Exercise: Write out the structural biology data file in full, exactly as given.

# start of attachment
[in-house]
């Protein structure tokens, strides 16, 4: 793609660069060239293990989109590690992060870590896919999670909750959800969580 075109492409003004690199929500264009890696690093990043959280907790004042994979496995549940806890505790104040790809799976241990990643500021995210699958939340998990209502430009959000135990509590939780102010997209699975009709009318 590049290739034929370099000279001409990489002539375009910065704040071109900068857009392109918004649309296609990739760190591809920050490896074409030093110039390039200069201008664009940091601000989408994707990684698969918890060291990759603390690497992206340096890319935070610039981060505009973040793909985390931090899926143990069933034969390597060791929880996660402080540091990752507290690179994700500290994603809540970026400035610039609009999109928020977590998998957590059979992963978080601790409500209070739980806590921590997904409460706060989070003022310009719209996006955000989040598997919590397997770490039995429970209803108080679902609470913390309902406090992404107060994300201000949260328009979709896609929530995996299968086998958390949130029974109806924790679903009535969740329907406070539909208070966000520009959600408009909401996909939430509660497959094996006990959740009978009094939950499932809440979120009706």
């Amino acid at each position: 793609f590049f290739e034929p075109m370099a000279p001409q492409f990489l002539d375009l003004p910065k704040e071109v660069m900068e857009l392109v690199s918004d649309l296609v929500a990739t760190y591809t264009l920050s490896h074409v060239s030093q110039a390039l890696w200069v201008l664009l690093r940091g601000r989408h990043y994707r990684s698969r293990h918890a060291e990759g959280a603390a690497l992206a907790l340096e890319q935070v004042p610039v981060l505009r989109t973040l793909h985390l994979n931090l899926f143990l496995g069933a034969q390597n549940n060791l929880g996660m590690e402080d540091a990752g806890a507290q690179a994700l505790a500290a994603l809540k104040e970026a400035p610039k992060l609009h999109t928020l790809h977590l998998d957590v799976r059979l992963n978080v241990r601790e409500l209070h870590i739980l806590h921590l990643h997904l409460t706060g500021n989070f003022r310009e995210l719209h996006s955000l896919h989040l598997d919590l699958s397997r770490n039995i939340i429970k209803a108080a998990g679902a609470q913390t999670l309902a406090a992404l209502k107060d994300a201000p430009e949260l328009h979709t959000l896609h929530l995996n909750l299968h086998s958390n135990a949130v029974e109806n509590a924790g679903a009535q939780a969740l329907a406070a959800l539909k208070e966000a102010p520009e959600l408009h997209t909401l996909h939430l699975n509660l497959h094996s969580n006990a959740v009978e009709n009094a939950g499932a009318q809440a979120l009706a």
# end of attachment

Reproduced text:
[in-house]
């Protein structure tokens, strides 16, 4: 793609660069060239293990989109590690992060870590896919999670909750959800969580 075109492409003004690199929500264009890696690093990043959280907790004042994979496995549940806890505790104040790809799976241990990643500021995210699958939340998990209502430009959000135990509590939780102010997209699975009709009318 590049290739034929370099000279001409990489002539375009910065704040071109900068857009392109918004649309296609990739760190591809920050490896074409030093110039390039200069201008664009940091601000989408994707990684698969918890060291990759603390690497992206340096890319935070610039981060505009973040793909985390931090899926143990069933034969390597060791929880996660402080540091990752507290690179994700500290994603809540970026400035610039609009999109928020977590998998957590059979992963978080601790409500209070739980806590921590997904409460706060989070003022310009719209996006955000989040598997919590397997770490039995429970209803108080679902609470913390309902406090992404107060994300201000949260328009979709896609929530995996299968086998958390949130029974109806924790679903009535969740329907406070539909208070966000520009959600408009909401996909939430509660497959094996006990959740009978009094939950499932809440979120009706």
């Amino acid at each position: 793609f590049f290739e034929p075109m370099a000279p001409q492409f990489l002539d375009l003004p910065k704040e071109v660069m900068e857009l392109v690199s918004d649309l296609v929500a990739t760190y591809t264009l920050s490896h074409v060239s030093q110039a390039l890696w200069v201008l664009l690093r940091g601000r989408h990043y994707r990684s698969r293990h918890a060291e990759g959280a603390a690497l992206a907790l340096e890319q935070v004042p610039v981060l505009r989109t973040l793909h985390l994979n931090l899926f143990l496995g069933a034969q390597n549940n060791l929880g996660m590690e402080d540091a990752g806890a507290q690179a994700l505790a500290a994603l809540k104040e970026a400035p610039k992060l609009h999109t928020l790809h977590l998998d957590v799976r059979l992963n978080v241990r601790e409500l209070h870590i739980l806590h921590l990643h997904l409460t706060g500021n989070f003022r310009e995210l719209h996006s955000l896919h989040l598997d919590l699958s397997r770490n039995i939340i429970k209803a108080a998990g679902a609470q913390t999670l309902a406090a992404l209502k107060d994300a201000p430009e949260l328009h979709t959000l896609h929530l995996n909750l299968h086998s958390n135990a949130v029974e109806n509590a924790g679903a009535q939780a969740l329907a406070a959800l539909k208070e966000a102010p520009e959600l408009h997209t909401l996909h939430l699975n509660l497959h094996s969580n006990a959740v009978e009709n009094a939950g499932a009318q809440a979120l009706a």